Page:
Tuesday, 10 January 2017

Defining Hipsters

Identical twins Gary and Alan Keery from Belfast opened Cereal Killer Cafe
One more interesting documentary I watched on the plane to keep myself awake was Peter York's Hipster Handbook by the BBC.

York is a social commentator and dressed very dapper in contrast to hipsters -- who we should point out don't like to be called that -- who wear beards, flannel shirts, no mass fashion labels, have retro looks. tattoos and scruffy hair.

The dapper host Peter York contrasts with how hipsters look
During the one-hour documentary, he tries to figure out if hipsters are a fad or trend, and how it has influenced consumerism. When it comes to their look, it is decided that hipsters may be anti-fashion label, though they do appreciate authenticity, such as old school work overalls from the 1950s, say, or leather bomber jackets that are made today but look exactly like ones from over 60 years ago.

Many men may be identified as hipsters from their beards and man-buns, but York finds out that facial hair is in fact carefully groomed and there are specialist barbers that carefully shape beards and add products to them to keep their shape or condition the facial hair.

Hipsters are also usually in the creative field, and can be found in cafes with their Mac laptops and iPhones, and they have this fascination, obsession or passion for artisan-made products, from coffee to clothing. They like knowing where what they are eating or drinking comes from, preferably locally sourced, which creates a sense of belonging to community.

A man gets his beard groomed in a specialist barber shop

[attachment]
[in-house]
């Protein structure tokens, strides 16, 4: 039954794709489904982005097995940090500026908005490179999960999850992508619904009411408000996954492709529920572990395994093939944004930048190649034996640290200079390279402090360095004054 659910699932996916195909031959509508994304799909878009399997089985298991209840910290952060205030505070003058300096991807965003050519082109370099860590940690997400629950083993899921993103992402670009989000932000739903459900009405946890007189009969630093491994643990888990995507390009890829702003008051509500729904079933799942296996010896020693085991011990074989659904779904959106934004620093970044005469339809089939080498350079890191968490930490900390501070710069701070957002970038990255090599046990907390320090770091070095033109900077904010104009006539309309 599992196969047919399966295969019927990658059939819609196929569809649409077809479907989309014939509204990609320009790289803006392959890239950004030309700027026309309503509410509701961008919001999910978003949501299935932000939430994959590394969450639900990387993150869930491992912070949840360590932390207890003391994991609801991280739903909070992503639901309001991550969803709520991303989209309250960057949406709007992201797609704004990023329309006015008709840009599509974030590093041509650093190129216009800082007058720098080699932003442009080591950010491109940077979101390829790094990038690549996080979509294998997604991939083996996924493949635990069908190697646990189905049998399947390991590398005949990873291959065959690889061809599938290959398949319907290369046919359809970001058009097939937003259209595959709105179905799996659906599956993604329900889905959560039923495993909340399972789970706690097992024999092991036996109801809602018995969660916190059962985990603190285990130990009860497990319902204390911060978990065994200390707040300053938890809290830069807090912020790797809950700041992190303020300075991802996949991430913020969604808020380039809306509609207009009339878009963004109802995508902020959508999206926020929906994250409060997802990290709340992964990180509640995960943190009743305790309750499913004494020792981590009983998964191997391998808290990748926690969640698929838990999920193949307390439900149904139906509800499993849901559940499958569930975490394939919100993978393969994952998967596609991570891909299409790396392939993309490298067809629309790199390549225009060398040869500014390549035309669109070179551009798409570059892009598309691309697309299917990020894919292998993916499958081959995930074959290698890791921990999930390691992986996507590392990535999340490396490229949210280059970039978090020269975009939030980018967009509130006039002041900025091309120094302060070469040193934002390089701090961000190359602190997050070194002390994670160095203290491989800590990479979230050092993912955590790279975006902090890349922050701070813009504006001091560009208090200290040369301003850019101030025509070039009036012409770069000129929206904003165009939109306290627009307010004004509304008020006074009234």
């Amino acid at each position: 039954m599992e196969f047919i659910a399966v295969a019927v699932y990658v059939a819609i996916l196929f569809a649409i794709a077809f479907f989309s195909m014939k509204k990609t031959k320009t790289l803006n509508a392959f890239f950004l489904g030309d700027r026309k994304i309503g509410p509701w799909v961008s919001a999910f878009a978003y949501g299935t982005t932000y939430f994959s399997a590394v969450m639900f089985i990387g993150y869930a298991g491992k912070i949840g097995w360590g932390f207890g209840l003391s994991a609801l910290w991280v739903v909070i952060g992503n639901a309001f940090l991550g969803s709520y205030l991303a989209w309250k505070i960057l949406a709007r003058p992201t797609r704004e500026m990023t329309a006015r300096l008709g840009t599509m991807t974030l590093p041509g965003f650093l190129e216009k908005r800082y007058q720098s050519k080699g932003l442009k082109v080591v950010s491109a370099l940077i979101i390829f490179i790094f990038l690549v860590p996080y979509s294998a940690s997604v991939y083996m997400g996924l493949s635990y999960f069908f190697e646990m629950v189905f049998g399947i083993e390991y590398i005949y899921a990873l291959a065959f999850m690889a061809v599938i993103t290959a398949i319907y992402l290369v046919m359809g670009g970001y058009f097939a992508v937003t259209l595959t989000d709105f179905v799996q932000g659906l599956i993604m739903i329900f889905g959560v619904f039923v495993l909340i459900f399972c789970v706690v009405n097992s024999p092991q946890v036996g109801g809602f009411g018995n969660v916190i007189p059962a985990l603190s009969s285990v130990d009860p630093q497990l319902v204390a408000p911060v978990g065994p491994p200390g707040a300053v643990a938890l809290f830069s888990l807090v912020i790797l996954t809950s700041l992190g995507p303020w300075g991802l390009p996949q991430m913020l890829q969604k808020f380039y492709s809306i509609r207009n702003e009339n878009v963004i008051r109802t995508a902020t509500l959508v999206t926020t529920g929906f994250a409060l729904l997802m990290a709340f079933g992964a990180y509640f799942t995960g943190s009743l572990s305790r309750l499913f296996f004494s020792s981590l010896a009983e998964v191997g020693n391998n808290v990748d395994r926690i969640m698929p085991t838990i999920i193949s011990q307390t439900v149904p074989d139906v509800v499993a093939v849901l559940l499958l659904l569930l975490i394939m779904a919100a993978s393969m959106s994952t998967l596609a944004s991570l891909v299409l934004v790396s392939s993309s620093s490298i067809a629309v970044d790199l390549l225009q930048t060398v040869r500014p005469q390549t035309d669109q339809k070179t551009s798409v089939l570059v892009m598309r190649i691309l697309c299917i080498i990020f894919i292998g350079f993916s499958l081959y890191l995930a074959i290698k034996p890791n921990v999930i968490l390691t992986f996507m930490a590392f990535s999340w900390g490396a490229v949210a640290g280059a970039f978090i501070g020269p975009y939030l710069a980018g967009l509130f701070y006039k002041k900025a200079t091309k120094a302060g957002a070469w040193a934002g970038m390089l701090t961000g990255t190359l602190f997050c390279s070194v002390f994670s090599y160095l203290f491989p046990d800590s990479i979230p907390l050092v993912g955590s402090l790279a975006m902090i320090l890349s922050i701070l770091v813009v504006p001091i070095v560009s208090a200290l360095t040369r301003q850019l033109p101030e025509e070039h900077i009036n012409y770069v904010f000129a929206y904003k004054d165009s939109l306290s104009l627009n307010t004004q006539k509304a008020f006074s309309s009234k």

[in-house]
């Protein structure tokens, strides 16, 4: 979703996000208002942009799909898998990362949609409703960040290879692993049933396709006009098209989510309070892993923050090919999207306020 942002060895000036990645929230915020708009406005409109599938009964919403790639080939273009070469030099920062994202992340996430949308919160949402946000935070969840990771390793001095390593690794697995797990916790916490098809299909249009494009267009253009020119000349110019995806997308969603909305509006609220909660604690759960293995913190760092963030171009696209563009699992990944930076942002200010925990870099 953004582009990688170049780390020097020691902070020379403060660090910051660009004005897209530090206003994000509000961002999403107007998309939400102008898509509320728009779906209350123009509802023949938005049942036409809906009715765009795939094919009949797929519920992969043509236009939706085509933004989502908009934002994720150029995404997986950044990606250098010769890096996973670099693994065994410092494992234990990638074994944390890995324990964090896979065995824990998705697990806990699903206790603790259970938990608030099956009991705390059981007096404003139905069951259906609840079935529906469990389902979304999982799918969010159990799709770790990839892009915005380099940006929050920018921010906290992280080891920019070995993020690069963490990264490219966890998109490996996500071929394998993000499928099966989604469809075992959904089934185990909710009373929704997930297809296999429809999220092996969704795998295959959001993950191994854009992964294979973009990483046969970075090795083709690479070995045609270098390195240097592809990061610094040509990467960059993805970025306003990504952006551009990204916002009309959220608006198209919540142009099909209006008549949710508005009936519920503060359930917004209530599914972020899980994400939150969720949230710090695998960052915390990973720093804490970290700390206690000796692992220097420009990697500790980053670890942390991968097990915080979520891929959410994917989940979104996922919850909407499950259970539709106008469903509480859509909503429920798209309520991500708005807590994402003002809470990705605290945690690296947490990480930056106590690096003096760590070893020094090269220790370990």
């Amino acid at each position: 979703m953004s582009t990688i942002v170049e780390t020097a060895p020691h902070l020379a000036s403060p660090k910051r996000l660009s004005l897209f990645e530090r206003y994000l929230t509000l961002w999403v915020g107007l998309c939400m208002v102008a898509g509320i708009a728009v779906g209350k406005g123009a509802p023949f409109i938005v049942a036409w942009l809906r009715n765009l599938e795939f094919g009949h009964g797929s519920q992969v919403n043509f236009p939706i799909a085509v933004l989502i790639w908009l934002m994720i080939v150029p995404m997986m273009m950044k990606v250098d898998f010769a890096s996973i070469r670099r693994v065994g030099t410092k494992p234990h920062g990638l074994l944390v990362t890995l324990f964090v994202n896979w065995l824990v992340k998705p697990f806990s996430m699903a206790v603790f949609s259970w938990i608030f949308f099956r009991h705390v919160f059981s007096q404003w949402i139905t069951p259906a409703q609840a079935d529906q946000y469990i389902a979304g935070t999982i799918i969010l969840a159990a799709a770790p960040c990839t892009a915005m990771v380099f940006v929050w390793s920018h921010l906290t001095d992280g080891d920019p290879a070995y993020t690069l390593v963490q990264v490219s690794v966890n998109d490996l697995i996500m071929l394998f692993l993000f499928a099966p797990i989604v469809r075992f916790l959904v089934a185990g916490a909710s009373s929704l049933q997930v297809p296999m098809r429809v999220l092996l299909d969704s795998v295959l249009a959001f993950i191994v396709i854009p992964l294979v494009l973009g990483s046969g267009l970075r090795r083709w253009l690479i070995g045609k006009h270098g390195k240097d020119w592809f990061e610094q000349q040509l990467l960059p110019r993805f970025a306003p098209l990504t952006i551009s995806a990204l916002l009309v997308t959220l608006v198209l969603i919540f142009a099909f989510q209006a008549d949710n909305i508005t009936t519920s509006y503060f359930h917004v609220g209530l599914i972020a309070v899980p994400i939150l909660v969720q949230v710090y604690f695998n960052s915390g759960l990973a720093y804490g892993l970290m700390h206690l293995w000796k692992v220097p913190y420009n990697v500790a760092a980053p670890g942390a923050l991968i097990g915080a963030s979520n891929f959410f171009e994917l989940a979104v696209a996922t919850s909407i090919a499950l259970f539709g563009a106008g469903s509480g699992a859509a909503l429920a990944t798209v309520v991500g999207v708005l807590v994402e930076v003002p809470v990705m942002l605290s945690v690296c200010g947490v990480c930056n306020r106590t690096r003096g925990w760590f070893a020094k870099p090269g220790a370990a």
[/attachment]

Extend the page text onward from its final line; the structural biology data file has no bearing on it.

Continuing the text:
York observes the word "authenticity" creeps up again and again, how hipsters don't want something manipulated, but real and true to some degree, which is why they like decor to show things like exposed brick, old school style light bulbs.

A fun shop called the Cereal Killer Cafe is filled with lots of boxes of breakfast cereals from our childhoods all lined up on the shelves and people can choose which one they want with milk they pour into a bowl themselves.

The ironic thing is that the concept of "authenticity" and "artisan" have appealed to mass market brands and they have replicated the exposed brick look and co-opted the aforementioned key words in their marketing to appeal to hipsters or hipster-wannabes.

The Mast Brothers were exposed for not so authentic chocolate
In addition there are some allegedly faux hipsters, such as the Mast Brothers, known for their beautifully packaged chocolate. They claim it is from "bean to bar", but in reality some chocolate experts claim some of their chocolate included Valrhona mixed in.

The Mast Brothers differentiated themselves not only with the nice packaging to justify pricing at US$10 a bar, but also their distinctive look with bushy beards, and how they apparently travel the world sourcing cocoa beans.

Nevertheless, York still finds it a fascinating discussion with experts about the hipster history in the United States, where African Americans claimed hipsters were cool with black music, while in England, Shoreditch is an example of a neighbourhood that was previously not cool, but became so thanks to hipsters transforming the area.

In the end York concludes that hipsters are not creators of new products per se, but "curate" them, and look for things they are willing to spend on, like quality pints of craft beer or "authentic" fashion pieces as a way to live better.

The documentary was a fascinating discussion, and now I see hipsters in a new light -- and am more aware of big business co-opting the concept of "authentic" and "artisan" with varying degrees of success.

What's the next lifestyle trend going to be?

Peter York's Hipster Handbook

No comments:

Post a Comment